Explore the universe with these apps

Apps for the star-gazer in you. Tap for more.

“That's one small step for man, one giant leap for mankind.” It’s hard to believe it’s been 50 years since astronaut Neil Armstrong spoke from the surface of the Moon – the first human to do so.

The Apollo Program catapulted US astronauts skywards, but it also had a wider impact on science and technology – and perhaps more importantly, it showed that humanity had the potential one day to touch the stars.

If you want to get lost in the stars for a moment, these apps will help you do just that.

Moon Walk AR

Augmented reality (AR) can offer you a window into another world, and this app goes one (small) step beyond.

Moon Walk AR enables you to walk in Neil Armstrong’s footsteps: tap Start, scan the floor and in moments the screen wipes from the real world to the lunar surface. We challenge you not to be bowled over by this moment alone. 

Turn around and you’ll find that you’re standing at the bottom of the steps to the Apollo Lunar Module, with Armstrong’s famous words audible, along with his first impressions. You just follow the path he took and discover more about the mission. 

For the best experience, take this app outside: why not transform the park into the Moon’s Sea of Tranquility? 

    Moon Walk - Apollo 11 Mission

    Land on the Moon in AR


Night Sky

Star-gazers everywhere need Night Sky because it’s packed with some incredible features, to feed your love of the cosmos. 

Aim your device at the sky to identify planets and constellations, or pull them out of the sky to examine it. Double tap to view the object, then tap AR to place a 3D model in front of you, pinch to scale it up or down, then take a closer look.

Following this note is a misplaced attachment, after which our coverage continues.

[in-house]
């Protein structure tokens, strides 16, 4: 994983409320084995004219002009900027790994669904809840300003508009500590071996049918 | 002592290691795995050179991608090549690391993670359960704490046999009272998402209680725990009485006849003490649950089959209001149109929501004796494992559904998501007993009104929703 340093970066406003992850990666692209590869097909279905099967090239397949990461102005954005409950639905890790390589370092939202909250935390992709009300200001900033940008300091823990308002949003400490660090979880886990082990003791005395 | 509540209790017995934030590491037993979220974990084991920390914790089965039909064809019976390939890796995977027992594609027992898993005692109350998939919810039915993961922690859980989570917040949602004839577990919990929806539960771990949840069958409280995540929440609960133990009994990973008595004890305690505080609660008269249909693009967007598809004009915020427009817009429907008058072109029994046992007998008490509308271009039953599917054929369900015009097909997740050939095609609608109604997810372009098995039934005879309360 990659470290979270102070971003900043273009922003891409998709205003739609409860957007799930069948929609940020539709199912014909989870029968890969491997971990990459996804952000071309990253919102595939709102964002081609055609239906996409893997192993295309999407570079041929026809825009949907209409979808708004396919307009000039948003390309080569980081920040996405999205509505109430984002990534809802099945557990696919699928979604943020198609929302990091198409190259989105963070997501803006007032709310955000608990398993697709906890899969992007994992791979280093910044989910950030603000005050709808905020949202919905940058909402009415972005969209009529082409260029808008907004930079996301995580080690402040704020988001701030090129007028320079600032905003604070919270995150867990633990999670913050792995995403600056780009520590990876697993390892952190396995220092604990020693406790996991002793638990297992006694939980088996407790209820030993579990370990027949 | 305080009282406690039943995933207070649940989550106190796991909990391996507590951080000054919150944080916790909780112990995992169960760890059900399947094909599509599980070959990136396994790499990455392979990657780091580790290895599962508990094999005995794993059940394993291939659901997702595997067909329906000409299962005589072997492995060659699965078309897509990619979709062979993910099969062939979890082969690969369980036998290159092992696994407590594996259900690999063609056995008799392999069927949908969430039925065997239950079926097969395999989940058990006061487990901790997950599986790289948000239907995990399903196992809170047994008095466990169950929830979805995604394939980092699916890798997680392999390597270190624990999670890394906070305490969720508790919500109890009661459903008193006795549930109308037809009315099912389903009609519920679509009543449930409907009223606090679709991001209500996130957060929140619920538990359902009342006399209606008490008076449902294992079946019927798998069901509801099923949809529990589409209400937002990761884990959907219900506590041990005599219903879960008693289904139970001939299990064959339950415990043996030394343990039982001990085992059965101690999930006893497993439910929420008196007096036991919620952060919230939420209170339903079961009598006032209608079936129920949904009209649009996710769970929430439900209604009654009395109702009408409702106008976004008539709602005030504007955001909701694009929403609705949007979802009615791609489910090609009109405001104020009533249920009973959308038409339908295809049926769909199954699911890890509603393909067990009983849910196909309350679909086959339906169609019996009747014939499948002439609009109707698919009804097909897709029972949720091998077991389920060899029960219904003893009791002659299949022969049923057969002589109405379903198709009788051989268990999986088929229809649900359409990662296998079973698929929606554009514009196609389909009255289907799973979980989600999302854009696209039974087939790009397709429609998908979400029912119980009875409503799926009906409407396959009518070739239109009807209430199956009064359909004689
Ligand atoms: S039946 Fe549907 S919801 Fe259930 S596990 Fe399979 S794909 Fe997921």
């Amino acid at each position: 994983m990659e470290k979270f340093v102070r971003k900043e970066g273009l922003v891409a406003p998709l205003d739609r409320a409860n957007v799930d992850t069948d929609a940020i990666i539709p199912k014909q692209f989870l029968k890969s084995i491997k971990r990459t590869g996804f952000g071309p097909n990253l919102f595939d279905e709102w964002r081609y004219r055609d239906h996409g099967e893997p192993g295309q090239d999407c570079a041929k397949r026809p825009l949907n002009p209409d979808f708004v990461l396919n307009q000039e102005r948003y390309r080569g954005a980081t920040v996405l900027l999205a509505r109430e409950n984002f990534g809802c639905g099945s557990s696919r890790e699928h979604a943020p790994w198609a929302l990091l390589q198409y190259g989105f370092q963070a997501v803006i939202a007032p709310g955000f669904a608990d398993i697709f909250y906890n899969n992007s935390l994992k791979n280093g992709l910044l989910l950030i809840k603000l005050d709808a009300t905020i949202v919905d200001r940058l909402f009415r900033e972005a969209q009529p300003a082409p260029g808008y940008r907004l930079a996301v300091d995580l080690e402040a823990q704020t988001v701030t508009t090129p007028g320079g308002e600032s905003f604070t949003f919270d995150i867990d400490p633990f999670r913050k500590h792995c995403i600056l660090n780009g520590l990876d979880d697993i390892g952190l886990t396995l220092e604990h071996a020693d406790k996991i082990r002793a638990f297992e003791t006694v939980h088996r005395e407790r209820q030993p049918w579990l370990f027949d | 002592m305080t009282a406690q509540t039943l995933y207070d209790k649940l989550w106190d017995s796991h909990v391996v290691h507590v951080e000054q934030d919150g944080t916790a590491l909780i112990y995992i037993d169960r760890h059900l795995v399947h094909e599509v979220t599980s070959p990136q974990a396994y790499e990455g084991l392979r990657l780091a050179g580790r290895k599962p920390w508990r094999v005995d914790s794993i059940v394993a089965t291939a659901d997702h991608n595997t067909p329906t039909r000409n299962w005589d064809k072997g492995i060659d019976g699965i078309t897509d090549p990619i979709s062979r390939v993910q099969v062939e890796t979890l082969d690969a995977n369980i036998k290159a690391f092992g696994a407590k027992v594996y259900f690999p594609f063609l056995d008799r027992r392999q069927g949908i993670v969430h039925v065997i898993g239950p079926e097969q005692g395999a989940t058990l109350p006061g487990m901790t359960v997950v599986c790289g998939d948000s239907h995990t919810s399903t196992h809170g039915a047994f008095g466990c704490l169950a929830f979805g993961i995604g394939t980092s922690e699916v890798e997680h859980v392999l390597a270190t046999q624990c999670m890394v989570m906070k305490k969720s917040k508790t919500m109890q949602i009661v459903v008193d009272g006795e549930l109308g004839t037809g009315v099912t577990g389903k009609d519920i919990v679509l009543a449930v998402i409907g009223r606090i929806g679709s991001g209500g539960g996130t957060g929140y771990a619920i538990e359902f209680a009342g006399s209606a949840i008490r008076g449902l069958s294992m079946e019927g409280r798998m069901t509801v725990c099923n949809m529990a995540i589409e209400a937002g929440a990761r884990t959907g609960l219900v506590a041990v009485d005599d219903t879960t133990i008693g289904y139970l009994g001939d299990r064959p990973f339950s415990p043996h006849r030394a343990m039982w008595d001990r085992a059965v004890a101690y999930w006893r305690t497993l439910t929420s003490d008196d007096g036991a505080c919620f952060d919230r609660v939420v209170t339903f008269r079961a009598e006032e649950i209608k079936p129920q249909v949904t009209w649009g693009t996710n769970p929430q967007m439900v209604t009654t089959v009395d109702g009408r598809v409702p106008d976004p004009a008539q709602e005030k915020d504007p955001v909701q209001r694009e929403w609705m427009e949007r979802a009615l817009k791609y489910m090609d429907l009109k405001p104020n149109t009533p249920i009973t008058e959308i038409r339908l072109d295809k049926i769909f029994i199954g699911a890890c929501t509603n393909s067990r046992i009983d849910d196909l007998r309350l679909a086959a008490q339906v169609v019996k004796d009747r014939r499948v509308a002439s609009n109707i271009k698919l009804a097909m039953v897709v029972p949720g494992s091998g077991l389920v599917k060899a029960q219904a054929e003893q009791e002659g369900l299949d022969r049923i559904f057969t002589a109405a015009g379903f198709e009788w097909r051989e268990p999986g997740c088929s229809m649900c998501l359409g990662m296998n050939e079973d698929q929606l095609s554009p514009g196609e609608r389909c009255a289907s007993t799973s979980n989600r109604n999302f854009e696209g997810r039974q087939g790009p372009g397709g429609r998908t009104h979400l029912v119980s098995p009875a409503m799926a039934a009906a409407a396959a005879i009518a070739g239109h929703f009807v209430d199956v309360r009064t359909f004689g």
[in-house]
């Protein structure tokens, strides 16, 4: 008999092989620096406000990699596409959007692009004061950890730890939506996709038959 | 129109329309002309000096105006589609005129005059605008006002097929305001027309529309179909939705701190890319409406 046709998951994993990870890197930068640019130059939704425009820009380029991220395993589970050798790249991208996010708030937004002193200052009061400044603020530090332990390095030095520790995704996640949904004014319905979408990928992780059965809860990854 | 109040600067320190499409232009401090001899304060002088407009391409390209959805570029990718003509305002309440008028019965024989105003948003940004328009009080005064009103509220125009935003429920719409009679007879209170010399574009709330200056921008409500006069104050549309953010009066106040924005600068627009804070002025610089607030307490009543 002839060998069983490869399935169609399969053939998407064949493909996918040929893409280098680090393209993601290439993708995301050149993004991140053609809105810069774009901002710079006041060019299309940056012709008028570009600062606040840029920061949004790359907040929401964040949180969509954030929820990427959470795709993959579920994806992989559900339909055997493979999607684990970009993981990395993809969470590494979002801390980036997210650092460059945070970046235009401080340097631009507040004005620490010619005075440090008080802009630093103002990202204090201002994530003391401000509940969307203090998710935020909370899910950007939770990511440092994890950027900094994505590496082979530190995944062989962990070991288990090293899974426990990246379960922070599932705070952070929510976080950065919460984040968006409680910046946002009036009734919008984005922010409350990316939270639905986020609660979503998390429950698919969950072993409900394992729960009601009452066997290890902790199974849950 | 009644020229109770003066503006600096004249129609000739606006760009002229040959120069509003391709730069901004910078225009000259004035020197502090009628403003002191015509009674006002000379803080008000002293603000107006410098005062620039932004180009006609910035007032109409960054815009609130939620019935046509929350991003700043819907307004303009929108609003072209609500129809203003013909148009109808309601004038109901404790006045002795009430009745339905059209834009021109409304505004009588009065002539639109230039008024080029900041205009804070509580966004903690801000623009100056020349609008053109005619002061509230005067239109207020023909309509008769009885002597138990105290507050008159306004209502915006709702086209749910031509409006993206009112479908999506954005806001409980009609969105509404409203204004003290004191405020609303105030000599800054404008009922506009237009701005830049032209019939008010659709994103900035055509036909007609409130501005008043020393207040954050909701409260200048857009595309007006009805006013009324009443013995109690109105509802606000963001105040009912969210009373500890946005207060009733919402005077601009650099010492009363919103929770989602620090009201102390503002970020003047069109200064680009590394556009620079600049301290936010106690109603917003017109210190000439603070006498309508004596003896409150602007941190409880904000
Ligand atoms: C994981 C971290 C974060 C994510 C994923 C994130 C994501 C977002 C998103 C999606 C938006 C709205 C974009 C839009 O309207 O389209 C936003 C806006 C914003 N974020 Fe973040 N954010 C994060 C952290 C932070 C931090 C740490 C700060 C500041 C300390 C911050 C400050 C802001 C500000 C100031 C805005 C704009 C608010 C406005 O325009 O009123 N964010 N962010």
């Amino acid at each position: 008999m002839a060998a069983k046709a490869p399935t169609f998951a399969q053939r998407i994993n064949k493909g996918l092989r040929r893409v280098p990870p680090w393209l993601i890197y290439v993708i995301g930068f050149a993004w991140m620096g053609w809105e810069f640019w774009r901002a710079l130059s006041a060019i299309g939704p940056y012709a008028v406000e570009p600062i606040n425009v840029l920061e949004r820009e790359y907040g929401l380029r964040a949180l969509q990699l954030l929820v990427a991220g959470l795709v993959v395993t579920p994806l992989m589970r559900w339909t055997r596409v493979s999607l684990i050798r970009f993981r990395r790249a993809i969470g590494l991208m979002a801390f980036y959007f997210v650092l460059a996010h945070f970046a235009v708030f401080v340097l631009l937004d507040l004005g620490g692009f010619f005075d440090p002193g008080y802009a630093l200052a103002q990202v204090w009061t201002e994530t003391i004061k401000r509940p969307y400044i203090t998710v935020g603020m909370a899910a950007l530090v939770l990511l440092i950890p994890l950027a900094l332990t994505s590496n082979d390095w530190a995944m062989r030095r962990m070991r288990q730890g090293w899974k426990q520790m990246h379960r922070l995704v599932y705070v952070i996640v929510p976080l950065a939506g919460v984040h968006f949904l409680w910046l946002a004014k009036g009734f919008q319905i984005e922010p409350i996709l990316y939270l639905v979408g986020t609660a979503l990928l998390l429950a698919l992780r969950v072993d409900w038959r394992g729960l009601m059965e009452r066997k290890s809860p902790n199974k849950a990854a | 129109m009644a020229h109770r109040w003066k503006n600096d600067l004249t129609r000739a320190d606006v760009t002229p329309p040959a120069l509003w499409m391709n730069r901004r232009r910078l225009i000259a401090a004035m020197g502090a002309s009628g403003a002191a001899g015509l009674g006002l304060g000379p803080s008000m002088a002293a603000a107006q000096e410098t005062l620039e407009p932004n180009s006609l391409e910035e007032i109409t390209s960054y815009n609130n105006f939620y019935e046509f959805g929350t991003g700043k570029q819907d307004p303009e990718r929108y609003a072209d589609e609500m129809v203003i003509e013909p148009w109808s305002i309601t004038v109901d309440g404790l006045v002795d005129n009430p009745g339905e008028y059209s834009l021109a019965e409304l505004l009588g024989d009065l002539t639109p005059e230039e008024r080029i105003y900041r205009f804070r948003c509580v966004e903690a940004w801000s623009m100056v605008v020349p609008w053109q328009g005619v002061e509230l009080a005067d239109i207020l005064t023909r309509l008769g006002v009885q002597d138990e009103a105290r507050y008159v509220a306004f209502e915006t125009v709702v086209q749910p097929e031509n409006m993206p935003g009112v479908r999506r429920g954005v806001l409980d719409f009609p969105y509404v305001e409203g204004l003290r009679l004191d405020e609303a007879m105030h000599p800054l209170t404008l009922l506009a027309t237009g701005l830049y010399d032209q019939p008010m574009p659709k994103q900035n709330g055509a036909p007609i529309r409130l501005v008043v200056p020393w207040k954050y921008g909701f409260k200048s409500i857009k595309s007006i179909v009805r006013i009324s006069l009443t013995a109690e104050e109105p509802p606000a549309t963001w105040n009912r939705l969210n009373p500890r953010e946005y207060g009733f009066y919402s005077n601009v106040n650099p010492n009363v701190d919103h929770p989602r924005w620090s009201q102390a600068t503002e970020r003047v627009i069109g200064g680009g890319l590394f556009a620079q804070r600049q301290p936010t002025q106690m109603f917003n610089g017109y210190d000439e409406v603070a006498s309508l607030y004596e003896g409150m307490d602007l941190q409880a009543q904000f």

Likewise you can pull constellations out of the sky and look at them in 3D, to understand the depth and distance of the stars within.

Ask Siri ‘what star is that?’, with your phone pointed at what you want to identify and Night Sky does just that. And if that wasn’t enough, the app can even find your nearest planetarium. 

    Night Sky

    Guide to the Sky Above


Big Bang AR

Take things back to day one of space and time. Open Big Bang AR, and stretch out your hand in front your device; make a fist then slowly open your hand to reveal the beginning of the entire universe sitting in your palm. Just an average day.

Narrated by actor Tilda Swinton, this AR app takes you from those first mere milliseconds after the Big Bang, explaining how a thick soup of quarks, electrons, neutrinos and photons – the building blocks of the universe – jostled together to form matter and expanded to create existence.

The app’s soft, space-y soundtrack is definitely best enjoyed with the sound on. 

    Big Bang AR

    The story of our universe


Sky Guide

Swipe left and right around you to see more of the constellations in. Tap on Andromeda to read the Greek myth behind the constellation’s name

The impressive calendar view shows you what the sky will be like tonight, when the moon rises etc, as well as when the new moon is coming and cool events like the next solar eclipse. 

In celebration of the 50th anniversary of the Moon Landing, the app has even added an AR experience of the Saturn V rocket launch. 

    Sky Guide

    View Stars Night or Day


What’s in Space?

And if you want to kickstart their love of space early, this educational app for little ones is a cartoony delight. 

There are four sections to the app: Travel To Space, Live In Space, The Solar System and The Sky. Your child will learn what astronauts do, solve puzzles, take quizzes and loads more. What’s in Space? is a perfect introduction to science, stars and cartoon rockets. 

    What's in Space?

    Planets and stars for kids